Women’s back health suffering for the sake of fashion

New research finds that fashion forward Brits are putting style ahead of their health.
Consumer research from the British Chiropractic Association (BCA) has found that three quarters (73%) of women have suffered with back pain and their wardrobe could be a major cause of the discomfort.

The BCA found that over a quarter (28%) of women are aware clothing effects their back or neck pain and posture, yet are not influenced by this in their clothing choices. For example, wearing skinny jeans and backless shoes which can aggravate pain. One third of women (33%) were completely unaware that their choice of clothing could have an impact on their back or neck health.

BCA chiropractor, Tim Hutchful, comments on the findings: “I am always surprised at how many of my patients are unaware that their clothing and accessories can affect their back health and their posture and, equally, how many decide their outfit-choice outweighs their pain.
“Some of the most popular items of clothing can have a hidden health impact. While overloaded and heavy handbags are a common culprit, some more unexpected items like skinny jeans can also wreak havoc – they restrict free movement in areas such as the hips and knees, affecting the way we hold our bodies. New trends such as asymmetric hemlines, oversized sleeves and hoods and heavy jewellery can also create problems.”

The findings revealed the Top 5* clothing culprits:

1.    Skinny jeans
2.    Oversized bags and those worn on one side of the body
3.    Coats with large fluffy hoods
4.    High heeled shoes
5.    Backless shoes, e.g. mules

These statistics mirror trends seen on the fashion week runways, where mules and heavy jewellery featured prominently. Twenty per cent of women responding in the research said they choose to wear shoes, such as mules, which are without support at the back of the foot which will increase strain on the legs and lower back. Similarly, 10% of women are sporting heavy jewellery, such as statement necklaces, which increase pressure on the neck and can wreak havoc with posture.

Tim adds: “Whilst we are certainly not saying stop wearing your favourite clothes altogether like most things in life, moderation is best and there are easy ways you can reduce the impact on your posture and overall health. For example, try and limit the number of times you wear skinny jeans or high heels every week so you’re giving your body a break, or try investing in a backpack for days when you have a lot to carry around.”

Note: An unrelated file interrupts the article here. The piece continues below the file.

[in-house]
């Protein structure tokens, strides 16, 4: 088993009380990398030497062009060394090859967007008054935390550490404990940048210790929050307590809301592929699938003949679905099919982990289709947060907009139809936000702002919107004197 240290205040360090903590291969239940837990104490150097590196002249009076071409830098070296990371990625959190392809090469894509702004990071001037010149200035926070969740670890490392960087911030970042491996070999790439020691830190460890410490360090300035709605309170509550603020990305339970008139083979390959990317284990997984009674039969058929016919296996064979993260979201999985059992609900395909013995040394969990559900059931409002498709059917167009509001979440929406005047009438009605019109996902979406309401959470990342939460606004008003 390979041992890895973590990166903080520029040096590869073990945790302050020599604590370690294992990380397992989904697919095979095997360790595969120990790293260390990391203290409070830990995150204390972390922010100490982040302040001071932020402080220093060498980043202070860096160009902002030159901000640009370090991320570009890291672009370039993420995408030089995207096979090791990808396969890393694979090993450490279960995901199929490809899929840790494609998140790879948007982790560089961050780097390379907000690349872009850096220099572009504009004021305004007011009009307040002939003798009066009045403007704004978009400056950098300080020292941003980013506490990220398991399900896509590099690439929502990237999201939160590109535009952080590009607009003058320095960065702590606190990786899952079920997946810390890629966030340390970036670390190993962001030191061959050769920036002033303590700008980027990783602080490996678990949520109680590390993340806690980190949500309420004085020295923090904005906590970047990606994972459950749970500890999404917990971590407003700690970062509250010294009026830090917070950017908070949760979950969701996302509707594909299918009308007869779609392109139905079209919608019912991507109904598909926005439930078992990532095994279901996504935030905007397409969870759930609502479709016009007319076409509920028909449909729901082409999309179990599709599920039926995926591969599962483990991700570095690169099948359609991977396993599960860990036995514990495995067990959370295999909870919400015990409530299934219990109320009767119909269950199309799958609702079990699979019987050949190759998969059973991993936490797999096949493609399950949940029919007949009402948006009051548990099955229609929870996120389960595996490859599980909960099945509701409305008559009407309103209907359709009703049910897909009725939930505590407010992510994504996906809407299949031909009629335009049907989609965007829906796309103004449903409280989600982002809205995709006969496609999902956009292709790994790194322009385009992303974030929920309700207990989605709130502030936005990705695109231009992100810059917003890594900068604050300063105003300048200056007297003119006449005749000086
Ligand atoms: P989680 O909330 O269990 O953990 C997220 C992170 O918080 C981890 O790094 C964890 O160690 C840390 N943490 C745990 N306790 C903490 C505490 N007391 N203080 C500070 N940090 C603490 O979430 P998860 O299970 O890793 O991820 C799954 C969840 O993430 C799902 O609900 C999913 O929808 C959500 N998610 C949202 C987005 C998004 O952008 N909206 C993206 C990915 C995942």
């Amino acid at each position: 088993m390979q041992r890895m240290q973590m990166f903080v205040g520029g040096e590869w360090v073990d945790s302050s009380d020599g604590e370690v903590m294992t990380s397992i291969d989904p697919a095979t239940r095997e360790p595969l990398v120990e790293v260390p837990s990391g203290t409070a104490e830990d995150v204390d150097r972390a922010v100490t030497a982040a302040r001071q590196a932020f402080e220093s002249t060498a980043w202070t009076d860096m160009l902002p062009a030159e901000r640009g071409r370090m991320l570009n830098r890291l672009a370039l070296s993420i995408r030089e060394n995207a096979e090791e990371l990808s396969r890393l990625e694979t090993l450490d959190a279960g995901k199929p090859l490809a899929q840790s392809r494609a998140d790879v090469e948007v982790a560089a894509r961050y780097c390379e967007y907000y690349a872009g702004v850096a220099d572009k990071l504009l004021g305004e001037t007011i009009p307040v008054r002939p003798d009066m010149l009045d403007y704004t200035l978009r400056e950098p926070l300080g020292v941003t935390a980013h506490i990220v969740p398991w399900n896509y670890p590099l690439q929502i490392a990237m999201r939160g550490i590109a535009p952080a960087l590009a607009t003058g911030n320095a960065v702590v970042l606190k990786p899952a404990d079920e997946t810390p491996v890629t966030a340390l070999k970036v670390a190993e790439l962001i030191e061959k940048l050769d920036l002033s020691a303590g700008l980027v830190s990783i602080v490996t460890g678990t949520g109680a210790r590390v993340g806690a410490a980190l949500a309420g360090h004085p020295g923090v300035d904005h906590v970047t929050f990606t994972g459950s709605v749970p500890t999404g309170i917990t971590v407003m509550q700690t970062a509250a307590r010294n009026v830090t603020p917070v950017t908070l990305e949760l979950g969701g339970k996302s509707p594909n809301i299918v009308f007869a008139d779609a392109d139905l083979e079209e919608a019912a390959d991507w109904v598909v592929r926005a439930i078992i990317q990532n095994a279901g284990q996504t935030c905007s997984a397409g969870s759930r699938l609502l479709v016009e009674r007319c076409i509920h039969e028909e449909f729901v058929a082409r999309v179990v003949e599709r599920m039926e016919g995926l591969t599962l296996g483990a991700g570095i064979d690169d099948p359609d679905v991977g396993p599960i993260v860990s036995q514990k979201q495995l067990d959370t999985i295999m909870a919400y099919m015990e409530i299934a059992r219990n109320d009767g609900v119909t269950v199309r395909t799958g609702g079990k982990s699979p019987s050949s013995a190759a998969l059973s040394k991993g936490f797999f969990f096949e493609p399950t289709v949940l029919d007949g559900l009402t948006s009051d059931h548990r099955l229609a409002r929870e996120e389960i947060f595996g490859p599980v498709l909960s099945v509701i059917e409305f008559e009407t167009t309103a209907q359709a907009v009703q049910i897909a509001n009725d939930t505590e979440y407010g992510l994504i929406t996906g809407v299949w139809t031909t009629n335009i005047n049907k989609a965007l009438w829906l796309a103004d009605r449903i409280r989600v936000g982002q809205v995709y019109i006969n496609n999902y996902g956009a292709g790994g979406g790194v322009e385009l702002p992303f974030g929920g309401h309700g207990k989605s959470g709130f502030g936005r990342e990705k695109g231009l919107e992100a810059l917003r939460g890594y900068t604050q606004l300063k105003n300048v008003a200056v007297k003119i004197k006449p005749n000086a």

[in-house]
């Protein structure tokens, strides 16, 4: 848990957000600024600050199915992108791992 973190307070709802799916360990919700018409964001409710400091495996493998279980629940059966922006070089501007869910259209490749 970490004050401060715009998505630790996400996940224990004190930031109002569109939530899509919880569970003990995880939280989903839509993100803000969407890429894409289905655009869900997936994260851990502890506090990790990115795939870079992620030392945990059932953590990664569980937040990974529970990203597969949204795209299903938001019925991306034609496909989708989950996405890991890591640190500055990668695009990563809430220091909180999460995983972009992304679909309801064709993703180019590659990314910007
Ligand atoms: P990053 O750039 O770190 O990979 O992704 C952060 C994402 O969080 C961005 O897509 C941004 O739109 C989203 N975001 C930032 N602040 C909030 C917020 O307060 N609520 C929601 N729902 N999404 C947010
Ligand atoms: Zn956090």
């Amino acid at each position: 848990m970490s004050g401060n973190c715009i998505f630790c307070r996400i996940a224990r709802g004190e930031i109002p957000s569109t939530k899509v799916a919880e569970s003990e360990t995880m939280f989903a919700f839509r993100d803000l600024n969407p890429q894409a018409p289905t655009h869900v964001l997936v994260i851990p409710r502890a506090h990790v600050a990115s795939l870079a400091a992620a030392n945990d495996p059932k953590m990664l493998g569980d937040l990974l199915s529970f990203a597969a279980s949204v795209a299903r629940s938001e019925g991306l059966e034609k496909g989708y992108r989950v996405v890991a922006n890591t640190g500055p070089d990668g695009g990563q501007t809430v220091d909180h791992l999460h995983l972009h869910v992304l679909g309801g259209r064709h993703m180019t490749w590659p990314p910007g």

To help you keep fashion forward without your posture paying the price, the British Chiropractic Association provides their top tips for staying stylish and back pain free:
•    Variation is key: Wearing similar pieces of clothing every day could trigger back pain, by regularly restricting certain parts of your body from moving freely. Shift the pressure on these areas by varying the styles of clothes you wear.
•    Keep it loose: Tighter clothes restrict your body from moving freely so looser clothing, such as baggy trousers, maxi skirts, or straight leg jeans, are a good choice.
•    Put the bag down: Heavy handbags are a particularly common cause of back pain in women. Pay attention to the bag you carry around and regularly check for and empty your bag of unnecessary items. Backpacks are the best design for your posture as they distribute weight evenly across both shoulders, so it’s great that these are back in style. Avoid bags that must be carried in the crook of your arm, as the weight of these held away from your body pulls one shoulder lower than the other, twisting your neck and spine. If your bag has one strap, alternate the shoulder you carry it on or, if it has a long strap, wear it across the body.
•    Put your best foot forward: High heels force you to hold your body in a manner which promotes tension in your spine so, if you wear high heels, counteract any potential damage by wearing trainers or shoes with a lower heel from time to time and try to choose a wedge or chunkier heel over a stiletto.
•    Get the right support: Clothes are important but what you wear underneath can also affect your posture. Bras need to fit properly so that your shoulders don’t take all the strain. When shopping for bras, look for one which has an underband that is neither too tight nor too loose. Ensure that the centre-fold fastener sits close to your body and that the straps are not too tight on your shoulders. Getting a fitting at a shop (many offer this service) is the best way to get a good fit.

Give care of your posture a daily focus and try Straighten Up UK, a programme of 3-minute exercises, designed to help improve posture and prevent back pain by promoting balance, strength and flexibility in the spine.

Research was carried out between 14/02/2017 and 20/02/2017 on behalf of the British Chiropractic Association

The article was originally published by the British Chiropractic Association.

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